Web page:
Imposition of tariffs hurts the poorest in society, who spend a larger proportion of their income on food. To quote Daniel Hannan’s new Institute For Free Trade, in regards to industries that have been artificially propped up by government, “we must not shy away from the fact that some people lose out from free trade. But it is vitally important to clarify the scale on which this occurs. Many more people lose out from protectionist policies. The overall effect of an open trading environment on the economy is undoubtedly positive.”

In sharp contrast, Jones laid out his vision of post-Brexit Britain as follows: “What we can’t do is have free-trade deals that deliver cheaper goods in Britain but end up with us exporting jobs to somewhere else.” Like many protectionists who have come before him, Jones ignores both jobs lost to protectionism (more expensive inputs lead to more expensive outputs) and the very concept that for the last two hundred years has made his own nation prosper: comparative advantage.

Alexander Hammond

Happy Guy Fawkes Night

Samizdata wishes you all a happy Guy Fawkes night. Have fun. But perhaps not as much fun as the fellow in the above photo.

Samizdata quote of the day

Yet, socialism still has sympathizers in the West. Many Americans believe that socialism is good, whereas communism, fascism, and Nazism (National Socialism) are violent and anti-democratic. A public-opinion survey published last year proved that general assumption: 43 percent of respondents younger than thirty had a favorable view of socialism; only 32 percent had a favorable view of capitalism. This is a powerful warning. The anti-capitalistic mentality has brought suffering and mass murder in all socialist countries and has reduced standards of living and the quality of life in mixed economies.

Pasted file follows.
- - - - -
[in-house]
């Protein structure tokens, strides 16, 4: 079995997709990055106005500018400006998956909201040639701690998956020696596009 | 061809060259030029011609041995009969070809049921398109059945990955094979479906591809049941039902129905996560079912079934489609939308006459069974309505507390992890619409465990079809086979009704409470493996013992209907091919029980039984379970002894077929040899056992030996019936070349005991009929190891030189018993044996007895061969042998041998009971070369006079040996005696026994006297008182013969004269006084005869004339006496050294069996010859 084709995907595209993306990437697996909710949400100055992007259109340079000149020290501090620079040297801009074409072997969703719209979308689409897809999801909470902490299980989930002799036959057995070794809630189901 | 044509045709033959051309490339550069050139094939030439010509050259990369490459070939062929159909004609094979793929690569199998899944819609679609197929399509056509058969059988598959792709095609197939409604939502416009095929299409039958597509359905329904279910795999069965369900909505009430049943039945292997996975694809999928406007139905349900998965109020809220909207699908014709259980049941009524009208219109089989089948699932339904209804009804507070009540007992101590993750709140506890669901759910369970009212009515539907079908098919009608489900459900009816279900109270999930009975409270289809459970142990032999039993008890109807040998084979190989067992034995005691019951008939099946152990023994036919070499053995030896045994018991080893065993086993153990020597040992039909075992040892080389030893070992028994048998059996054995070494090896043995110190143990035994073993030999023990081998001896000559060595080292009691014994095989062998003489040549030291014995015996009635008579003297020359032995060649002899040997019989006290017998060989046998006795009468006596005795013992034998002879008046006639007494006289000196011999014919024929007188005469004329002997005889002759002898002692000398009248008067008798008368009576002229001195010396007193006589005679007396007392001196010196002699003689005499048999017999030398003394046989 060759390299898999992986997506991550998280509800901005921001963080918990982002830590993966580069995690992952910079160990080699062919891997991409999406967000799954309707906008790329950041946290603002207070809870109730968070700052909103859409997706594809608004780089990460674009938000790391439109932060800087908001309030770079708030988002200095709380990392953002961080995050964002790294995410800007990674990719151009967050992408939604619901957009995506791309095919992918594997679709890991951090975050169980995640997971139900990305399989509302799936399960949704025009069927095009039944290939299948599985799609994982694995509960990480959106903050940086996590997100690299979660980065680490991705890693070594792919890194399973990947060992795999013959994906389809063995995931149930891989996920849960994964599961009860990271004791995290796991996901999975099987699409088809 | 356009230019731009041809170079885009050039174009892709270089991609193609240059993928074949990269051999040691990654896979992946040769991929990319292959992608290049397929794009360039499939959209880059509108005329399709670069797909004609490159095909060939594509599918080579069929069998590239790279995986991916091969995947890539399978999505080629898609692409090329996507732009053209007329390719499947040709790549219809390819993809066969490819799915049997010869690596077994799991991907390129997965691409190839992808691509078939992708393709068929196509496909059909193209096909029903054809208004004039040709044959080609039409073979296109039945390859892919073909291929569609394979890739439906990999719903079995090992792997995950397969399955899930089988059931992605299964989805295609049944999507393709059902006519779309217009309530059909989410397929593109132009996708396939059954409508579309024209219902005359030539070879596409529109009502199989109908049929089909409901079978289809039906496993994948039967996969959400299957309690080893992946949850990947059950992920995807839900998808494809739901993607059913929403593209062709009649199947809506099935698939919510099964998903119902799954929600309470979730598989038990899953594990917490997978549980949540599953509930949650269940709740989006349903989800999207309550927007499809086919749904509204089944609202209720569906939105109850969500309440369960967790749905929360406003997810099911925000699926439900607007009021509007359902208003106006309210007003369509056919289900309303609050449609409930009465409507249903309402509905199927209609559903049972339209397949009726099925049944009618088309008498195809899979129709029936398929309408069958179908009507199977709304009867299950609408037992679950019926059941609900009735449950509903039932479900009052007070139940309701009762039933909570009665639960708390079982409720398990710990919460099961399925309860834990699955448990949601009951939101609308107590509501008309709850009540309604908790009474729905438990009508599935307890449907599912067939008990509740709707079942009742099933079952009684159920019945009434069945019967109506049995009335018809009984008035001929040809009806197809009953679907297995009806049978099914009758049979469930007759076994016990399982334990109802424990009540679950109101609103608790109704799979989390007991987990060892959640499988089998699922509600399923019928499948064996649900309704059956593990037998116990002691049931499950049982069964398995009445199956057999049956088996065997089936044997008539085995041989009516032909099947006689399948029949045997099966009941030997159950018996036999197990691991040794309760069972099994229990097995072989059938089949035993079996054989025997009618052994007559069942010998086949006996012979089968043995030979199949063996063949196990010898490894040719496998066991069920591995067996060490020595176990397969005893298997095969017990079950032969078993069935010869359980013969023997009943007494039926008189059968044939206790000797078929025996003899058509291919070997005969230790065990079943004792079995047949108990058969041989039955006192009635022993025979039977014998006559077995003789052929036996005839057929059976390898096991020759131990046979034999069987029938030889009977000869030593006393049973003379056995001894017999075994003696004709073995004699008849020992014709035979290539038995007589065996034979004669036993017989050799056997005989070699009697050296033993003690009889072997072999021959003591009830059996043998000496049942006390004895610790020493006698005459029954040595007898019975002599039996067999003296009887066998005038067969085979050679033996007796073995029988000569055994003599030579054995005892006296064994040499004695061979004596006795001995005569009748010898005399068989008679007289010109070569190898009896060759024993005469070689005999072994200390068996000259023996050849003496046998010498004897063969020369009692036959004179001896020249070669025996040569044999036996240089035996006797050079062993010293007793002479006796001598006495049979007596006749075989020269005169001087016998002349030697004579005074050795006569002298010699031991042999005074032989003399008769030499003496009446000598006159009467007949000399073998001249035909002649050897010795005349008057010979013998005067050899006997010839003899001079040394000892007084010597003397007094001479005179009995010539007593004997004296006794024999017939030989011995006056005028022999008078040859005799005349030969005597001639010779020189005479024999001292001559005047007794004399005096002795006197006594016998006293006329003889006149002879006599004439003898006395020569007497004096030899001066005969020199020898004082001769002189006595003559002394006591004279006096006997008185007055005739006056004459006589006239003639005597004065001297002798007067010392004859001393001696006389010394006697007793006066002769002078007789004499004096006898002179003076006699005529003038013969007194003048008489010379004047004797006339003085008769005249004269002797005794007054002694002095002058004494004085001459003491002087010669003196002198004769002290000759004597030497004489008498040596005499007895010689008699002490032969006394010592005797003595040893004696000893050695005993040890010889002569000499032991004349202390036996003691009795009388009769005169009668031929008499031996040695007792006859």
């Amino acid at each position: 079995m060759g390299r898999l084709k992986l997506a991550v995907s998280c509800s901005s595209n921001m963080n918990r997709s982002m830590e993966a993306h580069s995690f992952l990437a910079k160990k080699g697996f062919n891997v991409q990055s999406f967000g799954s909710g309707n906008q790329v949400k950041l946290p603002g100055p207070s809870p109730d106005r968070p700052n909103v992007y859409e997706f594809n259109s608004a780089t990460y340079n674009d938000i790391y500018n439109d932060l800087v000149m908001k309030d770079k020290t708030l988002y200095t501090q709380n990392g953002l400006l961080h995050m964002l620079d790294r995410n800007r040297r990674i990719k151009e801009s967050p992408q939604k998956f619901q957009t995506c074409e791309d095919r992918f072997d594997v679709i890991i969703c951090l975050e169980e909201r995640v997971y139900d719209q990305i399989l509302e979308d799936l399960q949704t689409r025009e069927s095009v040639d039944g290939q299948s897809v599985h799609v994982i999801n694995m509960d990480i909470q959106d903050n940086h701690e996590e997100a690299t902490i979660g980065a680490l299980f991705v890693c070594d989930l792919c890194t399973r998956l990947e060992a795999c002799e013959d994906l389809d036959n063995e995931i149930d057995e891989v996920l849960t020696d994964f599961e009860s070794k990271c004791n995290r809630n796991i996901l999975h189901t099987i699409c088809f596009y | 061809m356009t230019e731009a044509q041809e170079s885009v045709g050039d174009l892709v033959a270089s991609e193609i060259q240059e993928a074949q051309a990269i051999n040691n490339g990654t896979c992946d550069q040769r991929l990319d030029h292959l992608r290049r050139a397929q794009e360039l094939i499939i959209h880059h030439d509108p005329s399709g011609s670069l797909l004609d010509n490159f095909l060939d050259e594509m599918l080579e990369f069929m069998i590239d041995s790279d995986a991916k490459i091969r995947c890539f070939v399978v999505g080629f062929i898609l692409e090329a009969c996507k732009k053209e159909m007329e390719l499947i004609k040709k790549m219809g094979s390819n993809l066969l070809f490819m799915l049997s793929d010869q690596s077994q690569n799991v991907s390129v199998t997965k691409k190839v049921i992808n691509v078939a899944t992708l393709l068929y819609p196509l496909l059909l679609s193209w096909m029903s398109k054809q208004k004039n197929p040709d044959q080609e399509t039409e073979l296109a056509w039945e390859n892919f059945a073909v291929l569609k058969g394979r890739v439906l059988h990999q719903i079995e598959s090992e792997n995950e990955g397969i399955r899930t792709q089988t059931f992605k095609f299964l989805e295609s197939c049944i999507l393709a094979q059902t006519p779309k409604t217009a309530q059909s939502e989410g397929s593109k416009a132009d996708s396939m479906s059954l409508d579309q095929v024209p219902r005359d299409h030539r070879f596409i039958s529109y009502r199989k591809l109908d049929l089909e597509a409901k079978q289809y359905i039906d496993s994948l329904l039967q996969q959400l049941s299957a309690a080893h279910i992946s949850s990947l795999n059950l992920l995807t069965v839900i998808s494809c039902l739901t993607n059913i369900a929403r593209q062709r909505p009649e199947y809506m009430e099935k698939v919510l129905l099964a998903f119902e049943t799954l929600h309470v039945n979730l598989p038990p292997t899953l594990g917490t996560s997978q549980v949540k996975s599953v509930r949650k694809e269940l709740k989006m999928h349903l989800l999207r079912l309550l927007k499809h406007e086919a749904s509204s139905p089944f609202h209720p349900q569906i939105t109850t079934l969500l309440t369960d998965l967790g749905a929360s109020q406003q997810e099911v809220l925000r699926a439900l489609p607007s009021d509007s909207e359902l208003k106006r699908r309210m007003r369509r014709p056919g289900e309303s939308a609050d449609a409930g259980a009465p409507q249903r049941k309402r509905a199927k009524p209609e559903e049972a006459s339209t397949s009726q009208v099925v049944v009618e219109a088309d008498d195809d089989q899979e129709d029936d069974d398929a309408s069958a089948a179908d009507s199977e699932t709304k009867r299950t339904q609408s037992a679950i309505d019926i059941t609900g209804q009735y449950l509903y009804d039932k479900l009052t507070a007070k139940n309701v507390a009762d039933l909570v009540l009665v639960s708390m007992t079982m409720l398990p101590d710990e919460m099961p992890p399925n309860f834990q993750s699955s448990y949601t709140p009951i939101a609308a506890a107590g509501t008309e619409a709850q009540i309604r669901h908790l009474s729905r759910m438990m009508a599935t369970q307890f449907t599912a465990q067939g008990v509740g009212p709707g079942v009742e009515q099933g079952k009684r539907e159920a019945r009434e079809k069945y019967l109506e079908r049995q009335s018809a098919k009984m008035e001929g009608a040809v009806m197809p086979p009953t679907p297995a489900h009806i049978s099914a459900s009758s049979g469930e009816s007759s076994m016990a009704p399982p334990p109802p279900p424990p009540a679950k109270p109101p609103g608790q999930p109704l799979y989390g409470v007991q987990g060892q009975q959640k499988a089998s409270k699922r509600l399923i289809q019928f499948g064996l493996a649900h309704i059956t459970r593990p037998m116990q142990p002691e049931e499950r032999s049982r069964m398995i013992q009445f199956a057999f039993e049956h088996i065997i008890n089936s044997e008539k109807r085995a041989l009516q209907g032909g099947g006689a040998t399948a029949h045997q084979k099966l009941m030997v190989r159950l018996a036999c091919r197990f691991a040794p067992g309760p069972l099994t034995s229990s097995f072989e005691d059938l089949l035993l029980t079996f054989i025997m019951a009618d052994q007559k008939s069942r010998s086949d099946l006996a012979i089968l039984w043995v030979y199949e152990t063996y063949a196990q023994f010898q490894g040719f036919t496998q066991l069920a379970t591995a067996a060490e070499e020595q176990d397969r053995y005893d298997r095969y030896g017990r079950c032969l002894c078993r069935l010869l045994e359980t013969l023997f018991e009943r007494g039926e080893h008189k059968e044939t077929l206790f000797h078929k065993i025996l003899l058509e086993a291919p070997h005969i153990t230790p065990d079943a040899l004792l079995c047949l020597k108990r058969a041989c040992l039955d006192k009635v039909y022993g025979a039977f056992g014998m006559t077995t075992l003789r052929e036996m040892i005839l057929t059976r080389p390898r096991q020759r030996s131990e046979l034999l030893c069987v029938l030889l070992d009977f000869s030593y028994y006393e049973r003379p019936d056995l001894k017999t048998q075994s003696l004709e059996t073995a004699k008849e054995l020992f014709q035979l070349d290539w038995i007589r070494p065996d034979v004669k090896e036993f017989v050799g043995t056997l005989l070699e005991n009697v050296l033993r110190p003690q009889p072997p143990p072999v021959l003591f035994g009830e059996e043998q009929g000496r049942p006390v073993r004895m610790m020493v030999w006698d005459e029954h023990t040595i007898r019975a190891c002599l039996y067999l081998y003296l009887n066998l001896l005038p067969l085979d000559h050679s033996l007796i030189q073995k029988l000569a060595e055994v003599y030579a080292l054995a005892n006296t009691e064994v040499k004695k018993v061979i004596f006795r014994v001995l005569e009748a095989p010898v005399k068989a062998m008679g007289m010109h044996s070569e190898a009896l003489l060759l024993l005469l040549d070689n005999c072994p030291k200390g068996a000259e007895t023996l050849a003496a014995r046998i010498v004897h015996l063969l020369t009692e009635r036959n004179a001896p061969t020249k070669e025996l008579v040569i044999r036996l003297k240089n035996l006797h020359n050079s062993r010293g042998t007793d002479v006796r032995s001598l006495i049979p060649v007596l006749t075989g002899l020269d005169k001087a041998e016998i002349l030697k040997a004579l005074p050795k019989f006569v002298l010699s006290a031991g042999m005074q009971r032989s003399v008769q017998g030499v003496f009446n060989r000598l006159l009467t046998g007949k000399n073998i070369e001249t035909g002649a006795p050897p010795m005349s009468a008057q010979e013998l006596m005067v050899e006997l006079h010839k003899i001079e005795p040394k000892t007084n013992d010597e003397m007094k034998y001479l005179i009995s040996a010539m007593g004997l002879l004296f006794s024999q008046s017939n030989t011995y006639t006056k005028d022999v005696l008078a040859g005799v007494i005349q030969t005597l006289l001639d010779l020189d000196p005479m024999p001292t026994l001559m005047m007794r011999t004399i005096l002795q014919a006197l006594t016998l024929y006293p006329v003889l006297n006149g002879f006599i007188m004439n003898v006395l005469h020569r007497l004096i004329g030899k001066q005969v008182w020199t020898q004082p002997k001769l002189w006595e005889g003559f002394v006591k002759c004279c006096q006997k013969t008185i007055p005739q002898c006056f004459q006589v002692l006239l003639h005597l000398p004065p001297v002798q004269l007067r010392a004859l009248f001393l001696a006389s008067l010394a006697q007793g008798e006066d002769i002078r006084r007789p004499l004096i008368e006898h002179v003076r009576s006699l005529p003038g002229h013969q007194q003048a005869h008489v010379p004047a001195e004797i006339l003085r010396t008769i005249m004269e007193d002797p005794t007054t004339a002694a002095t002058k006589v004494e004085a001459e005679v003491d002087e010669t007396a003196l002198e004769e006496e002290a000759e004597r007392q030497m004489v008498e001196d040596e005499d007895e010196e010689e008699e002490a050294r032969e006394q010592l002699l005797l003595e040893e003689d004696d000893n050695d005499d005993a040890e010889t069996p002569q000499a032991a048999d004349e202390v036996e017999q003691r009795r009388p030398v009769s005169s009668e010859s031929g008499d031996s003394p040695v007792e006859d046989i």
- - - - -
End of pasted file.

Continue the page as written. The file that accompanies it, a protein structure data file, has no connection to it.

The Soviet Union is now gone, as are the huge statues of Marx and Lenin that littered the East, but ideas have consequences, and no body of ideas attracted a greater following than Marxism-Leninism. A Russian aphorism says, “The only lesson of history is that it teaches us nothing.” For too many people this is as true as ever.

Yuri Maltsev

Samizdata quote of the day

Reducing trade barriers is far more effective at improving the quality of life for those in poor areas of the world than sending aid or technocrats to help design government programs. To get serious about eradicating poverty, countries should pursue policies of economic freedom. Because, ultimately, countries don’t fight poverty. Individuals free of excessive regulations and able to participate in global trade do.

Chelsea Follett

Samizdata quote of the day

The intersectional worldview is obviously incompatible with the basic tenets of life in a liberal democracy. That doesn’t bother intersectional activists, however, because they believe liberalism itself to be an elaborate sham that uses the illusory equality of procedural democracy – free and fair elections, courts, the rule of law, the Bill of Rights – to paper over vast social injustices. In the eyes of the intersectional Left, the very idea of universal rights is fatally flawed – or “problematic,” to use a frequent, lazy phrase – because those rights can benefit the wrong people, such as white supremacists (in the case of free speech), or campus rapists (in the case of due process and the rights of the accused).

J. Oliver Conroy

Samizdata quote of the day

Neo-Socialist Macron is ‘pro-free market’ like wolves are anti-sheep abortion.

The Dissident Frogman

Samizdata quote of the day

The news around Europe is that the Dutch have formed a government after a record 208 days of negotiations; Austria has elected an anti-immigration leader in a notable lurch rightward; and the Czechs have chosen a Eurosceptic as a prime minister (h/t Adam for the roundup). You’d have thought this would be a major point of discussion in the British media especially with the ongoing Brexit negotiations, but what was the BBC’s main headline yesterday afternoon? This one:

Widow of dead soldier hits out at Trump

Never mind European populations swinging to the right and voting Eurosceptic politicians into office, what is important is who is saying what about Trump on Twitter.

Tim Newman